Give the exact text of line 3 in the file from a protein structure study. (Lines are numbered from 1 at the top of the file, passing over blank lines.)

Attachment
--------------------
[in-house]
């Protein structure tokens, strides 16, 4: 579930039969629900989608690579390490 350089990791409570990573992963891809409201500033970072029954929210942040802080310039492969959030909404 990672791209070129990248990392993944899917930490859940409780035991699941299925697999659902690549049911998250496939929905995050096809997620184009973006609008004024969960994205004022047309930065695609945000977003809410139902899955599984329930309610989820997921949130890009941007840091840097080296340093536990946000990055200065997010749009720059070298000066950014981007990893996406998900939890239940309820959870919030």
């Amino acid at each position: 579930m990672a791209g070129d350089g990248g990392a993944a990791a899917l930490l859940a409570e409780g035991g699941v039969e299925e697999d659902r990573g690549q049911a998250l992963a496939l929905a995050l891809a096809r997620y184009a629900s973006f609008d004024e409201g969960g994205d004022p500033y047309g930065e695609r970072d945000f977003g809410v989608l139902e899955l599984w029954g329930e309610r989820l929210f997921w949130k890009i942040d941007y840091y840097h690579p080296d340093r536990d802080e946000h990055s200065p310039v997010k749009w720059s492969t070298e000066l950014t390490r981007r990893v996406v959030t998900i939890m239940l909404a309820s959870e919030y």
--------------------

């Amino acid at each position: 579930m990672a791209g070129d350089g990248g990392a993944a990791a899917l930490l859940a409570e409780g035991g699941v039969e299925e697999d659902r990573g690549q049911a998250l992963a496939l929905a995050l891809a096809r997620y184009a629900s973006f609008d004024e409201g969960g994205d004022p500033y047309g930065e695609r970072d945000f977003g809410v989608l139902e899955l599984w029954g329930e309610r989820l929210f997921w949130k890009i942040d941007y840091y840097h690579p080296d340093r536990d802080e946000h990055s200065p310039v997010k749009w720059s492969t070298e000066l950014t390490r981007r990893v996406v959030t998900i939890m239940l909404a309820s959870e919030y």